Strike! How The Furniture Workers Strike of 1911 Changed Grand Rapids
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At the beginning of the 20th century, furniture factories dominated the physical and economic landscape of Grand Rapids. More than 60 factories employed more than 5000 workers making it truly the “furniture capital” of the nation. The workers were asking for a nine-hour day, a 10% raise, and the abolition of pay based on piecework. Factory owners refused to make concessions to any of the demands. In mid-April 1911, growing tensions between furniture manufacturers and factory workers erupted in a city wide strike that affected nearly every company and lasted throughout the summer, bringing much of the city to a standstill for four months.
Gordon Olson comments, “With the first book-length analysis of the 1911 furniture strike, and the subsequent changes it brought to city government, Dr. Jeffrey Kleiman has made a major contribution to the understanding of Grand Rapids history. Many readers will be surprised to learn that such a significant work stoppage took place in Grand Rapids, and that its repercussions are being felt to the present day.”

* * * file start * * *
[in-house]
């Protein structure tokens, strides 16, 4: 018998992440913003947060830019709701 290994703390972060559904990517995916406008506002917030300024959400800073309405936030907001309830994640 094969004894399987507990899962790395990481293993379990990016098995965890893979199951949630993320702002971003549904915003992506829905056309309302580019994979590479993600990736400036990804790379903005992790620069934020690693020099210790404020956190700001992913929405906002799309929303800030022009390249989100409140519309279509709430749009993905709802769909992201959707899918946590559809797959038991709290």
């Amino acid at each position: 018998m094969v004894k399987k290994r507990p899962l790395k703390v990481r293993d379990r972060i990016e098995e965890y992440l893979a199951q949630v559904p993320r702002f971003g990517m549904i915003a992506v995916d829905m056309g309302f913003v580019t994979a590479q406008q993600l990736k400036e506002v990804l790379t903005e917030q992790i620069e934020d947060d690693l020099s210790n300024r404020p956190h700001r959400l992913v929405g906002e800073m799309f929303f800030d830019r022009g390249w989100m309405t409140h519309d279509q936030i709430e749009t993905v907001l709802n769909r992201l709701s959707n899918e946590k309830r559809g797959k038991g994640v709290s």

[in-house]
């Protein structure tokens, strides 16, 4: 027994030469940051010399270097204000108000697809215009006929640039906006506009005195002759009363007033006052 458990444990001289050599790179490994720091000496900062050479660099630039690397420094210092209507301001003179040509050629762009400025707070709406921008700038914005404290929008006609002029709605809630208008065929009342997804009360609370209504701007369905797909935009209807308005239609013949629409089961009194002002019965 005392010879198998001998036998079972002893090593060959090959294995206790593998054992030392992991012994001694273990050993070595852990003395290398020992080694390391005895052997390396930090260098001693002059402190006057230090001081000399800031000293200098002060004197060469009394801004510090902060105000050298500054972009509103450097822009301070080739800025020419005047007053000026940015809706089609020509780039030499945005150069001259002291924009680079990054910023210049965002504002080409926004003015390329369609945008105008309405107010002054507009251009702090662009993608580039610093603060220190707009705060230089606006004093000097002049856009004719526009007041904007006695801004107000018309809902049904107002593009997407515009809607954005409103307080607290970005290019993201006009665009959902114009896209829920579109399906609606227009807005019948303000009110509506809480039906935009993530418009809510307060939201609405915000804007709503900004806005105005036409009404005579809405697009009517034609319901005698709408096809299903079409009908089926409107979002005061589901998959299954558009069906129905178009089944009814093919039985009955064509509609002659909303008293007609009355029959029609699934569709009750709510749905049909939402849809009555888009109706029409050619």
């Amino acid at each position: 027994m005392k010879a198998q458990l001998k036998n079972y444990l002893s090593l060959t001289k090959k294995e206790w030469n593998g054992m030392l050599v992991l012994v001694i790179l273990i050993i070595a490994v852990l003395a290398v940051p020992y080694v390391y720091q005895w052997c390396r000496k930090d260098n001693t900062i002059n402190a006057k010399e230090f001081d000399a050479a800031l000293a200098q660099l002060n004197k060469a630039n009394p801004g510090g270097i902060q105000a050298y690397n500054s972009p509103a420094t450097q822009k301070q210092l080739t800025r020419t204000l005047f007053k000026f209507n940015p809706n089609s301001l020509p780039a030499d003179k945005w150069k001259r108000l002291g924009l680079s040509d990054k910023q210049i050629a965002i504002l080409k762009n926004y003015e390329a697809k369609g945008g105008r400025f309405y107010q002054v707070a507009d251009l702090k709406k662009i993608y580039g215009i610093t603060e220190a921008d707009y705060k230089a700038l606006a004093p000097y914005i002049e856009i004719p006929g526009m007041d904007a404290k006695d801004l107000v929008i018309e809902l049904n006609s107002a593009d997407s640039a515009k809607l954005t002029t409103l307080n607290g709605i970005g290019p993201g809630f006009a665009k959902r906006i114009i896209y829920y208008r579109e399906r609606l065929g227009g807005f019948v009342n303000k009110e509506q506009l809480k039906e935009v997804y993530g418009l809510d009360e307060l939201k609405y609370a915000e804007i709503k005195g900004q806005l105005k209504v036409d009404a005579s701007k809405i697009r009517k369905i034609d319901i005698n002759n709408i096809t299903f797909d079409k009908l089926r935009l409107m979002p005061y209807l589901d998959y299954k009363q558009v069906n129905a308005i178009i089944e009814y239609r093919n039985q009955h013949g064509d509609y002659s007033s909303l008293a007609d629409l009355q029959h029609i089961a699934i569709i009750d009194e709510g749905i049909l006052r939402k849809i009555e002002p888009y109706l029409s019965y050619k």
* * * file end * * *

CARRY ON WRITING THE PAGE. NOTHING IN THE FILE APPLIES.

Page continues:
The Grand Rapids Labor Heritage Society has produced a monument in honor of the workers in the 1911 furniture strike. Named "The Spirit of Solidarity", it is placed on Pearl Street near the entrance to the Ford Museum and on the southern end of Ah-Nab-Awen Park.